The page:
Child abuse of any kind by a parent is a particularly negative experience that often affects survivors to varying degrees throughout their lives. However, child sexual abuse committed by a parent or other relative — that is, incest — is associated with particularly severe psychological symptoms and physical injuries for many survivors. For example, survivors of father-daughter incest are more likely to report feeling depressed, damaged and psychologically injured than are survivors of other types of child abuse. They are also more likely to report being estranged from one or both parents and having been shamed by others when they tried to share their experience. Additional symptoms include low self-esteem, self-loathing, somatization, low self-efficacy, pervasive interpersonal difficulties and feelings of contamination, worthlessness, shame and helplessness.

  • One particularly damaging result of incest is trauma bonding, in which survivors incorporate the aberrant views of their abusers about the incestuous relationship. As a result, victims frequently associate the abuse with a distorted form of caring and affection that later negatively influences their choice of romantic relationships. This can often lead to entering a series of abusive relationships.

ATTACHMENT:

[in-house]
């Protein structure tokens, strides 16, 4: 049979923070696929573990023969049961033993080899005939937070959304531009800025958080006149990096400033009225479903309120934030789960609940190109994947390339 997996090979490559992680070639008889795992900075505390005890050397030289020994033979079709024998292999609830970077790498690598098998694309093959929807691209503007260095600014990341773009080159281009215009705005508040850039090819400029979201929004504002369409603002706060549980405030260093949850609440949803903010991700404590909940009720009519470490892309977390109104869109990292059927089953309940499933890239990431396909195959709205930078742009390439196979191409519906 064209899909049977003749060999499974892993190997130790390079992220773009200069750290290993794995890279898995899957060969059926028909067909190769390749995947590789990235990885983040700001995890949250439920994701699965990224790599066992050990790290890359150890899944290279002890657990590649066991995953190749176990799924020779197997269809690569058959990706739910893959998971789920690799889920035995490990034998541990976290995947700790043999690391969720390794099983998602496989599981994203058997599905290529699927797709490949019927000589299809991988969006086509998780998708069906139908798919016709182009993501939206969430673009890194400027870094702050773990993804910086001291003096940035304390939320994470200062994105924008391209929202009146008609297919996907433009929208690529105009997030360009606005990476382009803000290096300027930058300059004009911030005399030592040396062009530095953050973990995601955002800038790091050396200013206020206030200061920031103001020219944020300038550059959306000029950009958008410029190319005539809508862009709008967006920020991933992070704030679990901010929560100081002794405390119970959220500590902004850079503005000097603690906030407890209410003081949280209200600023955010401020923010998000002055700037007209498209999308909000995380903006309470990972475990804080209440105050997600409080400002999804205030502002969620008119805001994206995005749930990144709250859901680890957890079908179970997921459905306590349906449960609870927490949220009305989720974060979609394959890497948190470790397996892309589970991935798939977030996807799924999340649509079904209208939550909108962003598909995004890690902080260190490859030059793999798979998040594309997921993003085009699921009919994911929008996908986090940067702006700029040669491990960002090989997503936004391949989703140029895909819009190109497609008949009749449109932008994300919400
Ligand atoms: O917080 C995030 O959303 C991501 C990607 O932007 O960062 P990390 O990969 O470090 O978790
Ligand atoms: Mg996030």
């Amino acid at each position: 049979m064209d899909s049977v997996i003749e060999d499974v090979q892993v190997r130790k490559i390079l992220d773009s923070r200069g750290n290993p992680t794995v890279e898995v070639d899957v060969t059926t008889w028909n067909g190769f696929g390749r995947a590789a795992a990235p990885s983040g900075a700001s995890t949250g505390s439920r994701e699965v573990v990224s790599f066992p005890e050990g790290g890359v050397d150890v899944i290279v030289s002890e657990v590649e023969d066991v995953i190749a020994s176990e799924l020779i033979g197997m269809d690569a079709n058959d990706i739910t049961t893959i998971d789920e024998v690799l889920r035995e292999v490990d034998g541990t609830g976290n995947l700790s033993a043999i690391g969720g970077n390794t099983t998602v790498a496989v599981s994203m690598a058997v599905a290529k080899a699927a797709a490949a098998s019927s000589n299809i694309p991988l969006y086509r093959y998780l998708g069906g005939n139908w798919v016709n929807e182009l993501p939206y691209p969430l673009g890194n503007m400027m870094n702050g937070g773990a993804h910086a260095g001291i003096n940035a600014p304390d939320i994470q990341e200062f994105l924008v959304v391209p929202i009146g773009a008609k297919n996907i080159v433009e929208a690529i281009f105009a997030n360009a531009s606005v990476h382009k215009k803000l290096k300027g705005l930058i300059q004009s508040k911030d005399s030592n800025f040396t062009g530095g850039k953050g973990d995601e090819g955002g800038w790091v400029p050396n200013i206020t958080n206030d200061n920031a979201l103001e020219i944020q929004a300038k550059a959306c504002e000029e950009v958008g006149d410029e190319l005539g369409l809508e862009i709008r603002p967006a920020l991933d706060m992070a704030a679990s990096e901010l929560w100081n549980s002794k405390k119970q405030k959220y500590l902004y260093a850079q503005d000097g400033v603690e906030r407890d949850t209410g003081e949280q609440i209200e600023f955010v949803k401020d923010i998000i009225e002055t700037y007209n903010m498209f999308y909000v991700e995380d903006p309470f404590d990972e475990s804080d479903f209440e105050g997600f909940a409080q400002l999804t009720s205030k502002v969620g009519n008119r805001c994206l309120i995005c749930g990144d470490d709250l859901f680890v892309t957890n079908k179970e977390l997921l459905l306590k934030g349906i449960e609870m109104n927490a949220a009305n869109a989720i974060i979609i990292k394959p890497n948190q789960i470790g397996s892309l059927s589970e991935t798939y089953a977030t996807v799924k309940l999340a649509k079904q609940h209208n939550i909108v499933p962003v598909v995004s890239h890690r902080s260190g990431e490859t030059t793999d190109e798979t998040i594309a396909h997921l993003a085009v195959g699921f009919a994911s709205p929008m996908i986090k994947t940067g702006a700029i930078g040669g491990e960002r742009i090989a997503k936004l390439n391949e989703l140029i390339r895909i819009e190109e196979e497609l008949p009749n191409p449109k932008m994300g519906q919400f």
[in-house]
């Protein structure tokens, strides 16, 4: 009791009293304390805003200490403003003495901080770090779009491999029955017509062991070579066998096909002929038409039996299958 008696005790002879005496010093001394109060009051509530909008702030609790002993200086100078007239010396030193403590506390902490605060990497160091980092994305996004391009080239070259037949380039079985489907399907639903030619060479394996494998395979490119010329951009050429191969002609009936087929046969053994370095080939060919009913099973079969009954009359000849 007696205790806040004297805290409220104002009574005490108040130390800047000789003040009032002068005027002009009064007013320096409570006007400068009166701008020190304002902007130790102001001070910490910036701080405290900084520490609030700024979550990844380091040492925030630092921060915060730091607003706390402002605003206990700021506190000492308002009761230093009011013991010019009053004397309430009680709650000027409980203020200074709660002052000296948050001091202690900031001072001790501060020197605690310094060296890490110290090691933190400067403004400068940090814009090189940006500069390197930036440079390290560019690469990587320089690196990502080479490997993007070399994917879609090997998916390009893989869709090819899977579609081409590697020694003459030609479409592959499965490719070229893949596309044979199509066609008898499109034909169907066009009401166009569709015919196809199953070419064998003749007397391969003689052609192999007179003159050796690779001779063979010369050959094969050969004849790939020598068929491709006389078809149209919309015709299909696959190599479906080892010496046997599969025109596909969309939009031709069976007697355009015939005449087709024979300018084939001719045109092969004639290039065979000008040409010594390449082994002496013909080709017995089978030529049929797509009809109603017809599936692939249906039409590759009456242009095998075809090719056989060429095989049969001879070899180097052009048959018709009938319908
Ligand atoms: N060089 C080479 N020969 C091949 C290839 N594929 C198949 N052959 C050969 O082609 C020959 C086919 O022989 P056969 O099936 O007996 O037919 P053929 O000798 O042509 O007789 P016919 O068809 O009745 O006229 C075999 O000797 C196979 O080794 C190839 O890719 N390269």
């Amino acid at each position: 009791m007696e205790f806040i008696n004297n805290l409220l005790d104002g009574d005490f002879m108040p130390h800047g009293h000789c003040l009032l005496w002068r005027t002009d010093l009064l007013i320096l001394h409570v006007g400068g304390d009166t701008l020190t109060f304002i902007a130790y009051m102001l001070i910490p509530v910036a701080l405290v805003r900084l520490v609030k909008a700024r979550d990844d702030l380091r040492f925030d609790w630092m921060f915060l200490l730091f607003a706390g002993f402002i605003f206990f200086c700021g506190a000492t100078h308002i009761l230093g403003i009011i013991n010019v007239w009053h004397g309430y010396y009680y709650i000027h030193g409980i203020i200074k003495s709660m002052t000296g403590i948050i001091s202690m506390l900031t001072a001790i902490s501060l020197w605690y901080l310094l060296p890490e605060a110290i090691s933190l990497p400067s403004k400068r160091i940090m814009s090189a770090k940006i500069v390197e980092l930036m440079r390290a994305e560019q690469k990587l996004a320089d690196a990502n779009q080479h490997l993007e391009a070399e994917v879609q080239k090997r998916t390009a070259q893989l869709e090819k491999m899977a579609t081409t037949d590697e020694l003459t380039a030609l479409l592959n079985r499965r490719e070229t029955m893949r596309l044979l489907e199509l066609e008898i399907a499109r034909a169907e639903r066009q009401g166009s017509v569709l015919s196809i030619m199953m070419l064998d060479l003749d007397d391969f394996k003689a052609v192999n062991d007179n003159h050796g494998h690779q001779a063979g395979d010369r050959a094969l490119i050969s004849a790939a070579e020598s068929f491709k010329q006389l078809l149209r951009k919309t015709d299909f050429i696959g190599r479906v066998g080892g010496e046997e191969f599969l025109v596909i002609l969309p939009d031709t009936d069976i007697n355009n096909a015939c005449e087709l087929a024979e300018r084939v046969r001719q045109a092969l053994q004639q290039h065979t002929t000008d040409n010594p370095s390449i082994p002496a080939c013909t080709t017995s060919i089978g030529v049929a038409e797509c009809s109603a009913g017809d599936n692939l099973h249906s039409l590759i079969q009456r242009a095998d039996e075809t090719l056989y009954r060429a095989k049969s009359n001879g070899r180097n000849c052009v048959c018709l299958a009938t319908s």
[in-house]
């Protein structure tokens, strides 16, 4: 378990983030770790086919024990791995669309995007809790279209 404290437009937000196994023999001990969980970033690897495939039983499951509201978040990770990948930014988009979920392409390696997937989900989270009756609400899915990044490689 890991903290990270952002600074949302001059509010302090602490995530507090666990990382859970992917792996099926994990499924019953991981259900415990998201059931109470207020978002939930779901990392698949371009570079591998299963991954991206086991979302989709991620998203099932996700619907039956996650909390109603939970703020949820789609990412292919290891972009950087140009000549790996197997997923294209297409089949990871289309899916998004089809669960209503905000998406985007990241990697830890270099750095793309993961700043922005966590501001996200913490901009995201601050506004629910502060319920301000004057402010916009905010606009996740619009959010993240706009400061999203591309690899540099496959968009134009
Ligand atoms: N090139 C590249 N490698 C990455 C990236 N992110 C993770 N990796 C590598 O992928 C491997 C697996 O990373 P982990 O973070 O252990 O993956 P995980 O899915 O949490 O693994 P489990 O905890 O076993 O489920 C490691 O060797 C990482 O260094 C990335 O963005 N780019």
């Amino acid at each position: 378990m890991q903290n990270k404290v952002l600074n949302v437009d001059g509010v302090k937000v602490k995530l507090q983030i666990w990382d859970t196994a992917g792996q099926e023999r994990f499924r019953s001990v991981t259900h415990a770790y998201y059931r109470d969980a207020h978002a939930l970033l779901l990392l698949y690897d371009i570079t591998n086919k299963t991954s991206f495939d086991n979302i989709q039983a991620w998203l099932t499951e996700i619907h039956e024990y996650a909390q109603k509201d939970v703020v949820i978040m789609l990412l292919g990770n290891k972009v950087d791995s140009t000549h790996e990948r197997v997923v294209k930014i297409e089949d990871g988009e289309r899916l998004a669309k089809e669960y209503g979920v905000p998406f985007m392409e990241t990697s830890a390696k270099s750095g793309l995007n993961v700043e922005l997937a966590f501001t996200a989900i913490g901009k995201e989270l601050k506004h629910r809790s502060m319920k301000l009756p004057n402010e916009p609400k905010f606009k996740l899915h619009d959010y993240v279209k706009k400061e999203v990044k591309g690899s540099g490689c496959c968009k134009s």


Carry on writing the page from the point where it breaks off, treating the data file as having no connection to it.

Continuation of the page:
According to Christine Courtois (Healing the Incest Wound: Adult Survivors in Therapy) and Richard Kluft (“Ramifications of incest” in Psychiatric Times), greater symptom severity for incest survivors is associated with:
    * Longer duration of abuse
    * Frequent abuse episodes
    * Penetration
    * High degree of force, coercion and intimidation
    * Transgenerational incest
    * A male perpetrator
    * Closeness of the relationship
    * Passive or willing participation
    * Having an erotic response
    * Self-blame and shame
    * Observed or reported incest that continues
    * Parental blame and negative judgment
    * Failed institutional responses: shaming, blaming, ineffectual effort
    * Early childhood onset

  • * Early childhood onset